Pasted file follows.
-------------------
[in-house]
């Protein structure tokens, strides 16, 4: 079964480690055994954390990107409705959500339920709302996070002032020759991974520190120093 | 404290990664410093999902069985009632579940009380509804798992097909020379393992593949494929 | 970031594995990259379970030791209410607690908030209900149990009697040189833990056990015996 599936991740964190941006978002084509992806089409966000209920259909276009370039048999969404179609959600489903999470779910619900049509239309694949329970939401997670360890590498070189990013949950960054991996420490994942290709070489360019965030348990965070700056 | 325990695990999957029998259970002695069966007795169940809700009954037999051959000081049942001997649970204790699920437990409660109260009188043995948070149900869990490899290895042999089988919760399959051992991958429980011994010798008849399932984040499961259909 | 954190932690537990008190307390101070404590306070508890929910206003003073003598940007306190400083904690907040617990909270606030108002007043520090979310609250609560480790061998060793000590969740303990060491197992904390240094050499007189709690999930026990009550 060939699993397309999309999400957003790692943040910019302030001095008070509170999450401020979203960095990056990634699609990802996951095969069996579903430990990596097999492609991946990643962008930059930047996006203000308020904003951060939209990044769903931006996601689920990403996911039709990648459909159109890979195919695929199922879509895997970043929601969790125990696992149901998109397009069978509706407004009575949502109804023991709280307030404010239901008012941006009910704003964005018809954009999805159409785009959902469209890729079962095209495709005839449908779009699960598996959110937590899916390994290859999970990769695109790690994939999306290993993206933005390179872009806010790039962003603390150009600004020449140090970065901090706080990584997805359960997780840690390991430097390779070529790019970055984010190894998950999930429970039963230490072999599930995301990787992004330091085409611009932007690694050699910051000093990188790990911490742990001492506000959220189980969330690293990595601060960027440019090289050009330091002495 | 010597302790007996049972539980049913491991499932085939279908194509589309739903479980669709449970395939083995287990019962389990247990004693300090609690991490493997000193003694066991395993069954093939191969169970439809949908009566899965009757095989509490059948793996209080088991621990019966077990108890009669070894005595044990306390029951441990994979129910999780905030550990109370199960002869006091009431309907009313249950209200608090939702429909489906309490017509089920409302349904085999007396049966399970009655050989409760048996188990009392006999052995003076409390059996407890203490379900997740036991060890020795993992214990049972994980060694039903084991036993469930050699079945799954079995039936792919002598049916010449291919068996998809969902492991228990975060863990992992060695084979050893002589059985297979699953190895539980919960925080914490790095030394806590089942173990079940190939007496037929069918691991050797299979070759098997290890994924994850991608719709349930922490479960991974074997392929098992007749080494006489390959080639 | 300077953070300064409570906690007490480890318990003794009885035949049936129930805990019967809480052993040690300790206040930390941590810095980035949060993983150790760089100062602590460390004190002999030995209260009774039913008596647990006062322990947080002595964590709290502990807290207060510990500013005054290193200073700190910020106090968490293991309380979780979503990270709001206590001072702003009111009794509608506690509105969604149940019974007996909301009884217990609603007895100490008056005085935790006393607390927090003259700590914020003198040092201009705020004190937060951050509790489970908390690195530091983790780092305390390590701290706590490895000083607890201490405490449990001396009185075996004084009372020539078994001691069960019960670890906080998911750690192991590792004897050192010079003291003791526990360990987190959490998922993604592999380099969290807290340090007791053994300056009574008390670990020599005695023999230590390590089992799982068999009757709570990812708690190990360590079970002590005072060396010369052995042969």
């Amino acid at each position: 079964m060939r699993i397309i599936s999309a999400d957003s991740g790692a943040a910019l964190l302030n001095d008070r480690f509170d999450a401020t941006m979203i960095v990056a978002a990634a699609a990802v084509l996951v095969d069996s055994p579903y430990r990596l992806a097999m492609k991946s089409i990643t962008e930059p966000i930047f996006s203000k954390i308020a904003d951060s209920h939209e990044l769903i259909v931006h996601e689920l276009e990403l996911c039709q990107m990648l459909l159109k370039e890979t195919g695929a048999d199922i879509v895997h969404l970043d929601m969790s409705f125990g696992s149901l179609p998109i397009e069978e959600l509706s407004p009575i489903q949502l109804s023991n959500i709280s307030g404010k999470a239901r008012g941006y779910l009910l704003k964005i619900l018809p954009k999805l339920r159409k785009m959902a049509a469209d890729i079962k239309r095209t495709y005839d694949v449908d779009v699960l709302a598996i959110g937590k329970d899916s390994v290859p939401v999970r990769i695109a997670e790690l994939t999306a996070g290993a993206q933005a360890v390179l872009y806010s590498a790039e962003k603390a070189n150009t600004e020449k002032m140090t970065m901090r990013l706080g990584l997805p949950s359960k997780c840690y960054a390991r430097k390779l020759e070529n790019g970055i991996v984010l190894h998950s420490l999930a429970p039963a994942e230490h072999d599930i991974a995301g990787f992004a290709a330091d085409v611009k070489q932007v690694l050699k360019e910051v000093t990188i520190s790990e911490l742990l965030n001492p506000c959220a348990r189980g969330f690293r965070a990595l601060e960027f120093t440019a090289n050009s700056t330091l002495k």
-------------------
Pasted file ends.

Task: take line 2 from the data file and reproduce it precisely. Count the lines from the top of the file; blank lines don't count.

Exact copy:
């Protein structure tokens, strides 16, 4: 079964480690055994954390990107409705959500339920709302996070002032020759991974520190120093 | 404290990664410093999902069985009632579940009380509804798992097909020379393992593949494929 | 970031594995990259379970030791209410607690908030209900149990009697040189833990056990015996 599936991740964190941006978002084509992806089409966000209920259909276009370039048999969404179609959600489903999470779910619900049509239309694949329970939401997670360890590498070189990013949950960054991996420490994942290709070489360019965030348990965070700056 | 325990695990999957029998259970002695069966007795169940809700009954037999051959000081049942001997649970204790699920437990409660109260009188043995948070149900869990490899290895042999089988919760399959051992991958429980011994010798008849399932984040499961259909 | 954190932690537990008190307390101070404590306070508890929910206003003073003598940007306190400083904690907040617990909270606030108002007043520090979310609250609560480790061998060793000590969740303990060491197992904390240094050499007189709690999930026990009550 060939699993397309999309999400957003790692943040910019302030001095008070509170999450401020979203960095990056990634699609990802996951095969069996579903430990990596097999492609991946990643962008930059930047996006203000308020904003951060939209990044769903931006996601689920990403996911039709990648459909159109890979195919695929199922879509895997970043929601969790125990696992149901998109397009069978509706407004009575949502109804023991709280307030404010239901008012941006009910704003964005018809954009999805159409785009959902469209890729079962095209495709005839449908779009699960598996959110937590899916390994290859999970990769695109790690994939999306290993993206933005390179872009806010790039962003603390150009600004020449140090970065901090706080990584997805359960997780840690390991430097390779070529790019970055984010190894998950999930429970039963230490072999599930995301990787992004330091085409611009932007690694050699910051000093990188790990911490742990001492506000959220189980969330690293990595601060960027440019090289050009330091002495 | 010597302790007996049972539980049913491991499932085939279908194509589309739903479980669709449970395939083995287990019962389990247990004693300090609690991490493997000193003694066991395993069954093939191969169970439809949908009566899965009757095989509490059948793996209080088991621990019966077990108890009669070894005595044990306390029951441990994979129910999780905030550990109370199960002869006091009431309907009313249950209200608090939702429909489906309490017509089920409302349904085999007396049966399970009655050989409760048996188990009392006999052995003076409390059996407890203490379900997740036991060890020795993992214990049972994980060694039903084991036993469930050699079945799954079995039936792919002598049916010449291919068996998809969902492991228990975060863990992992060695084979050893002589059985297979699953190895539980919960925080914490790095030394806590089942173990079940190939007496037929069918691991050797299979070759098997290890994924994850991608719709349930922490479960991974074997392929098992007749080494006489390959080639 | 300077953070300064409570906690007490480890318990003794009885035949049936129930805990019967809480052993040690300790206040930390941590810095980035949060993983150790760089100062602590460390004190002999030995209260009774039913008596647990006062322990947080002595964590709290502990807290207060510990500013005054290193200073700190910020106090968490293991309380979780979503990270709001206590001072702003009111009794509608506690509105969604149940019974007996909301009884217990609603007895100490008056005085935790006393607390927090003259700590914020003198040092201009705020004190937060951050509790489970908390690195530091983790780092305390390590701290706590490895000083607890201490405490449990001396009185075996004084009372020539078994001691069960019960670890906080998911750690192991590792004897050192010079003291003791526990360990987190959490998922993604592999380099969290807290340090007791053994300056009574008390670990020599005695023999230590390590089992799982068999009757709570990812708690190990360590079970002590005072060396010369052995042969």